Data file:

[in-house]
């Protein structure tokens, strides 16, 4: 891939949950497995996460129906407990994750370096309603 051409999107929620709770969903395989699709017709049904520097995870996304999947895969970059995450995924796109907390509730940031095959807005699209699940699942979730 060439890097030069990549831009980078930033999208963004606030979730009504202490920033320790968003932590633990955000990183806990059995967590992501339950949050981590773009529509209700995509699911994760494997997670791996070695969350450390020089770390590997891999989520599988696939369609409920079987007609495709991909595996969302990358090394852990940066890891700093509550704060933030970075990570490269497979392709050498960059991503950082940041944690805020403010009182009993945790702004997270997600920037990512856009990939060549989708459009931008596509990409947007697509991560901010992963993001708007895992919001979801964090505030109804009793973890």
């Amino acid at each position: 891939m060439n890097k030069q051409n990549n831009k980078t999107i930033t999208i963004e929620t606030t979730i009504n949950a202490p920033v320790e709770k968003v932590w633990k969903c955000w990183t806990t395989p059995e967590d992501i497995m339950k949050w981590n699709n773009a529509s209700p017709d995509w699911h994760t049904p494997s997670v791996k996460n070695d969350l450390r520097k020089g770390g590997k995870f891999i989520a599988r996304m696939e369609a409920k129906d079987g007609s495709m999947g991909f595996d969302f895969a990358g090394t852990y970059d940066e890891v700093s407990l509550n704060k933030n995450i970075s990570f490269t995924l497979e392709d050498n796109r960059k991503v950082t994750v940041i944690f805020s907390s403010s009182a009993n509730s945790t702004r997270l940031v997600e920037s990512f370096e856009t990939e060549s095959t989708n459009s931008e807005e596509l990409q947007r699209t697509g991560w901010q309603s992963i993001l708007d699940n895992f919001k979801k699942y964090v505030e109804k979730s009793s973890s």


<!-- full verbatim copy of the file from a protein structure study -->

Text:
[in-house]
């Protein structure tokens, strides 16, 4: 891939949950497995996460129906407990994750370096309603 051409999107929620709770969903395989699709017709049904520097995870996304999947895969970059995450995924796109907390509730940031095959807005699209699940699942979730 060439890097030069990549831009980078930033999208963004606030979730009504202490920033320790968003932590633990955000990183806990059995967590992501339950949050981590773009529509209700995509699911994760494997997670791996070695969350450390020089770390590997891999989520599988696939369609409920079987007609495709991909595996969302990358090394852990940066890891700093509550704060933030970075990570490269497979392709050498960059991503950082940041944690805020403010009182009993945790702004997270997600920037990512856009990939060549989708459009931008596509990409947007697509991560901010992963993001708007895992919001979801964090505030109804009793973890």
């Amino acid at each position: 891939m060439n890097k030069q051409n990549n831009k980078t999107i930033t999208i963004e929620t606030t979730i009504n949950a202490p920033v320790e709770k968003v932590w633990k969903c955000w990183t806990t395989p059995e967590d992501i497995m339950k949050w981590n699709n773009a529509s209700p017709d995509w699911h994760t049904p494997s997670v791996k996460n070695d969350l450390r520097k020089g770390g590997k995870f891999i989520a599988r996304m696939e369609a409920k129906d079987g007609s495709m999947g991909f595996d969302f895969a990358g090394t852990y970059d940066e890891v700093s407990l509550n704060k933030n995450i970075s990570f490269t995924l497979e392709d050498n796109r960059k991503v950082t994750v940041i944690f805020s907390s403010s009182a009993n509730s945790t702004r997270l940031v997600e920037s990512f370096e856009t990939e060549s095959t989708n459009s931008e807005e596509l990409q947007r699209t697509g991560w901010q309603s992963i993001l708007d699940n895992f919001k979801k699942y964090v505030e109804k979730s009793s973890s």